With the 2017 Uttar Pradesh assembly elections, Muslim representation in India’s most populous state has plummeted from 17.1% in 2012 to 5.9%.
This is equivalent to Muslim representation about a quarter of a century ago, in 1993, following the Babri Masjid riots of 1992 (5.9%) and less than two percentage points higher than recorded in 1991 (4.1%) – its lowest point – according to an IndiaSpend analysis of data from the Election Commission of India and The Hindu Centre for Politics and Public Policy (Gilles Verniers, Uttar Pradesh State Assembly Legislators’ dataset), a think tank.
UP has 38.4 million Muslims–19.2% of its 200 million people – the most of any state and third, by proportion, after Assam and Kerala.
Of 24 Muslim members of legislative assembly (MLAs) who won in 2017, more than half, or 14, had won from the same constituencies before. A sixth of Muslim MLAs have represented their constituencies for the last 15 years at least. None are women (9.9% of new MLAs).
|Muslim MLAs In Uttar Pradesh|
|Constituency||Party In 2017 Election||Name Of The MLA||MLA Since|
|Mau||Bahujan Samaj Party||Mukhtar Anshari||1996|
|Mubarakpur||Bahujan Samaj Party||Shah Alam Urf Guddu Jamali||2012|
|Gopalpur||Samajwadi Party||Nafees Ahmad||–|
|Lal Ganj||Bahujan Samaj Party||Azad Ari Mardan||–|
|Isauli||Samajwadi Party||Abrar Ahmad||2012|
|Bhinga||Bahujan Samaj Party||Mohammad Aslam||–|
|Matera||Samajwadi Party||Yasar Shah||2012|
|Sambhal||Samajwadi Party||Iqbal Mehmood||1996|
|Kundarki||Samajwadi Party||Mohammad Rizwan||2012|
|Bilari||Samajwadi Party||Mohammed Faeem||2012|
|Amroha||Samajwadi Party||Mehboob Ali||2002|
|Rampur||Samajwadi Party||Mohammad Azam Khan||2002|
|Chamraua||Samajwadi Party||Naseer Ahmad Khan||–|
|Suar||Samajwadi Party||Mohammad Abdullah Azam Khan||–|
|Moradabad Rural||Samajwadi Party||Haji Ikram Qureshi||–|
|Thakurdwara||Samajwadi Party||Navab Jan Khan||2014|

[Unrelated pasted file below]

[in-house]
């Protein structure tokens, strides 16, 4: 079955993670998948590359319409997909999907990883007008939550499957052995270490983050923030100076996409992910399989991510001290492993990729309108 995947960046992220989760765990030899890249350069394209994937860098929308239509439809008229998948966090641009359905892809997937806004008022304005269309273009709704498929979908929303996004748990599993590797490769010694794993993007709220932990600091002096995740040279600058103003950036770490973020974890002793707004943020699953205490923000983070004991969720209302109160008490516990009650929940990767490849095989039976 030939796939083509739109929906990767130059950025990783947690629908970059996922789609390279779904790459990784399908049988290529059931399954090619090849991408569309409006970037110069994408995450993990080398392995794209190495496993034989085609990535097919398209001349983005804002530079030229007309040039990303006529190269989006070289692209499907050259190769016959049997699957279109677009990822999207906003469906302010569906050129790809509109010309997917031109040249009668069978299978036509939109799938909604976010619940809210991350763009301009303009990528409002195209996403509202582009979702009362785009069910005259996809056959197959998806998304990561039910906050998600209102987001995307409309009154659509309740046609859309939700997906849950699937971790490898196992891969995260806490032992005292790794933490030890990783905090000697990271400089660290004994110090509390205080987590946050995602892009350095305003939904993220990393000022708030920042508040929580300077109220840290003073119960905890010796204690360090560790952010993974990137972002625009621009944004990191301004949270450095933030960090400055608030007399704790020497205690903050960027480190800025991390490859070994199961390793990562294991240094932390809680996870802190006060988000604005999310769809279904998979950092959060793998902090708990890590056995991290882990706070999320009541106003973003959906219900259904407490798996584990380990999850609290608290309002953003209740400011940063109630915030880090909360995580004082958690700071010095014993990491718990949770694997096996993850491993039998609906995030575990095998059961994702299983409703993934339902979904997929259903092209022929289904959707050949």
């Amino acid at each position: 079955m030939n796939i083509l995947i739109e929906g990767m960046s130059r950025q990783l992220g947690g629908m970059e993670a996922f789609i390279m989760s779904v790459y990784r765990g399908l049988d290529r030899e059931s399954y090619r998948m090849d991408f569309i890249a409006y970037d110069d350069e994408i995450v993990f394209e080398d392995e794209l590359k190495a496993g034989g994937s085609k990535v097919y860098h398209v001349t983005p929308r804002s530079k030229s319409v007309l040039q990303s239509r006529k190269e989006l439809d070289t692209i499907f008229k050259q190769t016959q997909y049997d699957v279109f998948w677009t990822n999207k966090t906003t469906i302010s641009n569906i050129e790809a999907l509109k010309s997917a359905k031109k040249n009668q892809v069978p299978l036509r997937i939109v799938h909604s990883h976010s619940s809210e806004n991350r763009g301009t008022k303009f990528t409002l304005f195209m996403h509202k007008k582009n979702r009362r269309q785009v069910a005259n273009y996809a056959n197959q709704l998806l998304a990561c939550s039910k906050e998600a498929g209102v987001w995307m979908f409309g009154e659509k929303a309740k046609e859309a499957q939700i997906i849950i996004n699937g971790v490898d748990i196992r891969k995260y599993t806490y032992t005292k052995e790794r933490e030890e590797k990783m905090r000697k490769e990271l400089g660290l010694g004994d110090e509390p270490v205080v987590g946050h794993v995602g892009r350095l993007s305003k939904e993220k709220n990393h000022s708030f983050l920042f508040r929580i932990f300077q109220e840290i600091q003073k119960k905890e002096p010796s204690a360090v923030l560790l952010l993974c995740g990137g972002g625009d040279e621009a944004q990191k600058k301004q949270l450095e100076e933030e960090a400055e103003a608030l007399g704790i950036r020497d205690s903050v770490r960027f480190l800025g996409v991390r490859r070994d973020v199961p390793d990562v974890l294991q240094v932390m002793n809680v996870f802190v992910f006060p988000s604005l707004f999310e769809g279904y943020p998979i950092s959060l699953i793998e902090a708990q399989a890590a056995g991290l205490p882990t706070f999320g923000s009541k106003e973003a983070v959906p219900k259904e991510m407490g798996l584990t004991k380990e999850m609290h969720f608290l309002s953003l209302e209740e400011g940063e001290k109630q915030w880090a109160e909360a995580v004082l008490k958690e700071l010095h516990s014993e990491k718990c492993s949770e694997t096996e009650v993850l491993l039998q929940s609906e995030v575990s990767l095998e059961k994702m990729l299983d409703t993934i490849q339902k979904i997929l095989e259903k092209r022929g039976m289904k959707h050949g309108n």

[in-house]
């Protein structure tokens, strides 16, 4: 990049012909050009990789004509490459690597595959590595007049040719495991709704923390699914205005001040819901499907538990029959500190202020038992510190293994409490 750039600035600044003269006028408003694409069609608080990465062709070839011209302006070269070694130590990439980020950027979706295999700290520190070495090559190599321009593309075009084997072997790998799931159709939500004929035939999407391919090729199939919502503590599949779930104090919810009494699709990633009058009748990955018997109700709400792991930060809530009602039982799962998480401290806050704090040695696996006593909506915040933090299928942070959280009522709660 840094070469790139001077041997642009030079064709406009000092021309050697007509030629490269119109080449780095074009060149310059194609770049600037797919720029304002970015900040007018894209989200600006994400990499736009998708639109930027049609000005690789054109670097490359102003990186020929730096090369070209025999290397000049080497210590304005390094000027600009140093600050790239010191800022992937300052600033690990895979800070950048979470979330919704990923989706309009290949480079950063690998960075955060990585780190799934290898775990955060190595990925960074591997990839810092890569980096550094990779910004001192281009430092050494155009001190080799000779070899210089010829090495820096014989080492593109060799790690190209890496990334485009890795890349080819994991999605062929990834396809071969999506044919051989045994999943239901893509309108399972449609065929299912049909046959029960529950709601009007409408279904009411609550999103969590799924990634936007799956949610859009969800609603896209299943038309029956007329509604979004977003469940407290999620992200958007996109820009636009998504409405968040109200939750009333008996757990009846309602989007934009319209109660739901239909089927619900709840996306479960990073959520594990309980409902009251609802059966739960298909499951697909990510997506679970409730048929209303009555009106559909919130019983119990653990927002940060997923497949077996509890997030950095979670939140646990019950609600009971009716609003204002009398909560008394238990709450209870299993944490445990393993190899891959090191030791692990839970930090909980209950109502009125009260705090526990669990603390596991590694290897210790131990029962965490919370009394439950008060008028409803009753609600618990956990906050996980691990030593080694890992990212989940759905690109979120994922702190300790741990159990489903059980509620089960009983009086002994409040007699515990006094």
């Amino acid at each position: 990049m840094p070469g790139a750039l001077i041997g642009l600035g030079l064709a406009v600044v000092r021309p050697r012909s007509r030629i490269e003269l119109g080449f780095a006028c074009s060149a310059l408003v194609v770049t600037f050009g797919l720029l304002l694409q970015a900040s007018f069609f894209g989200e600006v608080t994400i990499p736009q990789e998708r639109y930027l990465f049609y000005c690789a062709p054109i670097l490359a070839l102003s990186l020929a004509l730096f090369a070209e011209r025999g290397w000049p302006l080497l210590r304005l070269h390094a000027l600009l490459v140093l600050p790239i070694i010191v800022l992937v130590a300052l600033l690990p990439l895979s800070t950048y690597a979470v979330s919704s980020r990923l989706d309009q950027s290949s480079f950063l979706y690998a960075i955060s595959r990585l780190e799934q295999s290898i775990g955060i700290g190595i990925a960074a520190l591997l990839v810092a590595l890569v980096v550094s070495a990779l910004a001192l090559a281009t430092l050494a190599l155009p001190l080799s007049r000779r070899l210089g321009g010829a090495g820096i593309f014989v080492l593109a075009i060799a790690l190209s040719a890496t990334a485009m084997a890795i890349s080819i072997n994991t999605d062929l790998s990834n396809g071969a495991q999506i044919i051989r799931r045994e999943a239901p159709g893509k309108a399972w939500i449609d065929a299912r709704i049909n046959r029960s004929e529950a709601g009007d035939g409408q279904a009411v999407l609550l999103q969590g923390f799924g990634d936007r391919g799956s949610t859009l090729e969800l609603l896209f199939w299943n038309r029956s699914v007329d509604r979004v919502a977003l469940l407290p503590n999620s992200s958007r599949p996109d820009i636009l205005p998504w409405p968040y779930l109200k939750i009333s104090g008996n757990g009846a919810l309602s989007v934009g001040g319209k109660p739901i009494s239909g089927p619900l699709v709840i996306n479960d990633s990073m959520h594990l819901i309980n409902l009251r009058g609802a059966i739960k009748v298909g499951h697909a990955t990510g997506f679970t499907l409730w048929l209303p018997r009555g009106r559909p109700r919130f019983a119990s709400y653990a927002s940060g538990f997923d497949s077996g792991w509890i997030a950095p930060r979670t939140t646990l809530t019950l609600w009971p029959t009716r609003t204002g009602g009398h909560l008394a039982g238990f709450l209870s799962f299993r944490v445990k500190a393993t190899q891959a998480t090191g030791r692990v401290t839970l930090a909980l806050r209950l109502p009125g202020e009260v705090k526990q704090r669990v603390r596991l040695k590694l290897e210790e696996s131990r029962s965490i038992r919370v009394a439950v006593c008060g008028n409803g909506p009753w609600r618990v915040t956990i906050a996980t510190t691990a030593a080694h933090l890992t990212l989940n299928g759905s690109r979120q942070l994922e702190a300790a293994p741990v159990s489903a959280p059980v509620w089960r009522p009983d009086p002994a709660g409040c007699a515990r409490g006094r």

|Najibabad||Samajwadi Party||Tasleem Ahmad||2012|
|Kairana||Samajwadi Party||Nahid Hasan||2014|
|Pratappur||Bahujan Samaj Party||Mohammed Mujtaba Siddiqui||–|
|Kanpur Cantt||Congress||Sohil Akhtar Ansari||–|
|Meerut||Samajwadi Party||Rafiq Ansari||–|
|Sishamau||Samajwadi Party||Hazi Irfan Solanki||2012|
Source: Election Commission of India
The ‘-‘ sign in the ‘MLA Since’ column indicates the person was not an MLA between 1996 and 2017.
The constituencies of Muslim MLAs are largely located in the sub-regions of Rohilkhand and Upper Doab in Western UP and in the Poorvanchal region of eastern UP.
Muslim representation a third of what it should be
In the 2012 assembly elections, for the first time ever since Independence, Muslims achieved political representation (17.2%) almost proportional to their population (19.2%, according to the 2011 census).
Five years later, Muslim representation is a third of what it should be in proportion to population.
Muslim under-representation comes with the Bharatiya Janata Party (BJP)–the national ruling party–recording a sweeping victory across UP without fielding any Muslim candidate. The Muslim vote is a determining factor in 34 of 80 Lok Sabha constituencies, and in 130 of 403 assembly constituencies, according to political scientist Gilles Verniers in this 2014 report for The Hindu Centre For Politics and Public Policy, a think tank.
While the BJP’s popularity, in terms of seats, has increased six-fold–from 47 seats of 403 in 2012 to 312 now–Muslim representation has dropped nearly 65%, from 68 seats in 2012 to 24 now, data from the Election Commission of India show.
Similar under-representation in the Lok Sabha
Muslims are underrepresented in the Lok Sabha as well.
For the first time since Independence, none of UP’s 80 members of parliament is Muslim. “Many believe this is due to a spate of Hindu-Muslim riots, especially the Muzaffarnagar violence, which polarised both communities,” said this 2014 Business Standard report.
Between 2010 and 2015, UP witnessed a five-fold increase in communal violence, and the polarisation was evident in village, towns and cities, IndiaSpend reported in February 2017.
The 2017 assembly results are reminiscent of the 1991 elections, when support for the BJP rose three times, as its tally rose from 57 seats in 1989 to 221 seats, and Muslim representation fell by more than half, from 8.9% to 4.1%, the lowest in post-colonial India.
There are three main reasons for low Muslim representation: Uneven geographic distribution across the state, “lost” seats due to reservations of constituencies for scheduled-caste candidates, and “vote-splitting”, caused by multiple Muslim candidates contesting from the same constituency, according to the Verniers report.